It All Started Here … Scholarships make the difference
NORTH EAST, Md. – The second phase of the Cecil College Foundation’s campaign of inspiration to raise $1.5 million in support of student success is providing financial-academic support through the development and bolstering of scholarships at Cecil College.
In its inception, Cecil Community College was founded to be a local, affordable alternative to a four-year education. Over the last five decades, Cecil College has become much more, providing students a way to a better life and community through the pursuit of an education. Looking ahead, Cecil College continues to challenge and prepare students to meet the demanding needs of local business and industries.
The college further assists students by offering financial support in the form of scholarships.
Data shows students in a degree program who have received a scholarship, were twice as likely to complete the degree as those who didn’t apply for a scholarship. The data also revealed more than 90 percent of Cecil College students work 20 hours a week to make ends meet. Over a 15-week semester, a $100 scholarship means that student can work one less hour a week to put toward their academic pursuits and family.
“That speaks volumes about the success our students are striving for and about how much a little bit of help can make. In some cases, those were $1,000 scholarships that paid for a class and supplies, so these students didn’t have to take the burden on themselves,” said John Beck, Executive Director of the Cecil College Foundation.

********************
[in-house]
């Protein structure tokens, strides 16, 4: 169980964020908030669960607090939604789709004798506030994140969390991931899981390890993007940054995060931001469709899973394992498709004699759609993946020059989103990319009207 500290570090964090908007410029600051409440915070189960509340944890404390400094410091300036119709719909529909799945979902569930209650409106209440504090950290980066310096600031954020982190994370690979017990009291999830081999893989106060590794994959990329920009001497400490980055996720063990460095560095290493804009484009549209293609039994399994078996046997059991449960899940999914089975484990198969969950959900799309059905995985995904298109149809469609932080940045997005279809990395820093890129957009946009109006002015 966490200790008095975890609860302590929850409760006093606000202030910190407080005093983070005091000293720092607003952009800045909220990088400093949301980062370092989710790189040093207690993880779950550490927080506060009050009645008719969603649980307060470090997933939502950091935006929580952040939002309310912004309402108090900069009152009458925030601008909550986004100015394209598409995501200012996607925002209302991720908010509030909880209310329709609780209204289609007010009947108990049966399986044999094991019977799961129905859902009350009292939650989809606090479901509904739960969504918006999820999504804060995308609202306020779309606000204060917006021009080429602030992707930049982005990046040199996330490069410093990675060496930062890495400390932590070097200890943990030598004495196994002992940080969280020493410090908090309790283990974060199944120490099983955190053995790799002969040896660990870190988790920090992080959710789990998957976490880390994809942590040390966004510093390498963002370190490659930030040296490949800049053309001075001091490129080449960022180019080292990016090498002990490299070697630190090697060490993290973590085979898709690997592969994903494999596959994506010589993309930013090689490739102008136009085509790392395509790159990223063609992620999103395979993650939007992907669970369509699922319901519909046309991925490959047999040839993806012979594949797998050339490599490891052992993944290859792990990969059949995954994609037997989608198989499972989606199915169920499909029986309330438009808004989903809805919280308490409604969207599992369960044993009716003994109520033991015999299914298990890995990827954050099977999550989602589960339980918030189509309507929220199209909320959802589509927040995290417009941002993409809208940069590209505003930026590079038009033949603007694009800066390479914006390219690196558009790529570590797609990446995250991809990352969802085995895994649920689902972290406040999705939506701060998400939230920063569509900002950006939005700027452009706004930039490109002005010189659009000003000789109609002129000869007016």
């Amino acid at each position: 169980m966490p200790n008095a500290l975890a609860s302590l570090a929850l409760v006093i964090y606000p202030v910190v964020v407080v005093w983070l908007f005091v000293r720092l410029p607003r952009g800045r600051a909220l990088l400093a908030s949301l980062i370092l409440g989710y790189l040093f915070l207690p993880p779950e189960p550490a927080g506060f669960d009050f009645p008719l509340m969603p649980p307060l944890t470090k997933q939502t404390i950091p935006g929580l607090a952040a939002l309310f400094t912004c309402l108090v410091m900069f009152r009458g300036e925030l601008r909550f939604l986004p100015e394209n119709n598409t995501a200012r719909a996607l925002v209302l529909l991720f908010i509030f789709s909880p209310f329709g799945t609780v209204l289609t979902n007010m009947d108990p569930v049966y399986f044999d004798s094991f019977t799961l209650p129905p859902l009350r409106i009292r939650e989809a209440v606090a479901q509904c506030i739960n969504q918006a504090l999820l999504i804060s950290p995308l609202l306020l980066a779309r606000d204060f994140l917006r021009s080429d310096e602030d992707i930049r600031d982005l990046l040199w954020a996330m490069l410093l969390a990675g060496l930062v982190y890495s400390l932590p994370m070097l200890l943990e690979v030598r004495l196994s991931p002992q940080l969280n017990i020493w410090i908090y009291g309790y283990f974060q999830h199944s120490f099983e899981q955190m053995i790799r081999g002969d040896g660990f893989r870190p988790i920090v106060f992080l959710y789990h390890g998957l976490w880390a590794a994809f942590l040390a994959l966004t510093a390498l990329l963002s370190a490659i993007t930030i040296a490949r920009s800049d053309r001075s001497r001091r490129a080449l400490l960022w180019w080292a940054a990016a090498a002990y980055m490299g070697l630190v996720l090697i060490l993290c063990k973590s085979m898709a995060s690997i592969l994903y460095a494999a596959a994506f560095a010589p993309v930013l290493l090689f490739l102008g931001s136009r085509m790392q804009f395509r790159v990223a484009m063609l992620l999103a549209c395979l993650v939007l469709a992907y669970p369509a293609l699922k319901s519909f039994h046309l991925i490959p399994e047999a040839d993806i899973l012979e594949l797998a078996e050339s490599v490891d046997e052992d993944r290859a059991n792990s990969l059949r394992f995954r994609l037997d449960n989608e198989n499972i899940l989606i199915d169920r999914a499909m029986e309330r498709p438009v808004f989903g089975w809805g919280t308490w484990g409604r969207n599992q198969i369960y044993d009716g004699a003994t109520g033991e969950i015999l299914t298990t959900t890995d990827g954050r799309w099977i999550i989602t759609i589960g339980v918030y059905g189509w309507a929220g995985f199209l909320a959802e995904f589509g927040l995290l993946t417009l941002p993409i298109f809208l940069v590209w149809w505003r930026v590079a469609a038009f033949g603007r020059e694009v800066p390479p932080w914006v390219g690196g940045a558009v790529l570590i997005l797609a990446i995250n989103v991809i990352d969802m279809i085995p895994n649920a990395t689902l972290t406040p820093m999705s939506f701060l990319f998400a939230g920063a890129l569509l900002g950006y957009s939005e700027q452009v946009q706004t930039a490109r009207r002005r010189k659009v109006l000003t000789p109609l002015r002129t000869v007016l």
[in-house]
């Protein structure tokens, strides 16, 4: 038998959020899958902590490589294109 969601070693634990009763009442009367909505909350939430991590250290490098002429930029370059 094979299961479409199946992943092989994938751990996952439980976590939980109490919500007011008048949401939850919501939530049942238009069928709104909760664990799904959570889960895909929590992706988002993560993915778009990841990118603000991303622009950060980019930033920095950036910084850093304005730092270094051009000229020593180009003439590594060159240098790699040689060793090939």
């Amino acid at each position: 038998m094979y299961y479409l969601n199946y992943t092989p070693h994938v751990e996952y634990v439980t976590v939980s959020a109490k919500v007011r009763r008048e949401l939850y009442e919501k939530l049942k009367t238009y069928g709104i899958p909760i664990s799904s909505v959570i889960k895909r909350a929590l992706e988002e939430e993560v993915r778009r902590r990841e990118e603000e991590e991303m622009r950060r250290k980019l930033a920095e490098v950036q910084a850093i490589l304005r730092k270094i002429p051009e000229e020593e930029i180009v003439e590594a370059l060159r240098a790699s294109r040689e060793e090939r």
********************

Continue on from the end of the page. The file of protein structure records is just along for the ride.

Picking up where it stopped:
The Foundation provides more than 300 scholarships, benefiting traditional and non-traditional students. These non-traditional students include Veterans who are purposely trying to avoid using their VA benefits to save that funding stream for more expensive programs after they complete an associate degree at Cecil College.
“A $300 scholarship to a Veteran who has their eye on a bachelor or master’s degree down the road, is a life-changing difference,” added Beck. “We hear from students and graduates all the time about how $300 got them started, and they took four classes instead of three. They came to realize, ‘Oh I can keep up with the classwork if I push myself a little harder.’ They graduated in two years instead of pushing it out to three years.”
The data shows that time is the enemy for community college students as many are balancing education, work, and family. The longer their education stretches out, the more likely they are to give up or try something else.
“We want our students to finish with the least amount of debt as possible. We don’t want to burden people with so much debt, that also becomes a menace. It is a big deal to come out of Cecil College with as little debt obligation as possible. Everything we can do to lessen the debt load is that much more likely that person will be successful in their life,” said Mark Mortenson, Giving Committee Chair and member of the Cecil College Board of Trustees.
APG Federal Credit Union is among the private companies already stepping forward to assist by funding Cecil College’s First-Year Experience Program. The First-Year Experience Program introduces students to the processes of self-evaluation and self-improvement, with a portion of the course instruction dedicated to financial literacy as one of the four habits for academic success.
“Through this collaboration, we will empower the newest generation of young adults with the knowledge and tools they need to achieve a lifetime of financial independence and success,” said Don W. Lewis, President/CEO.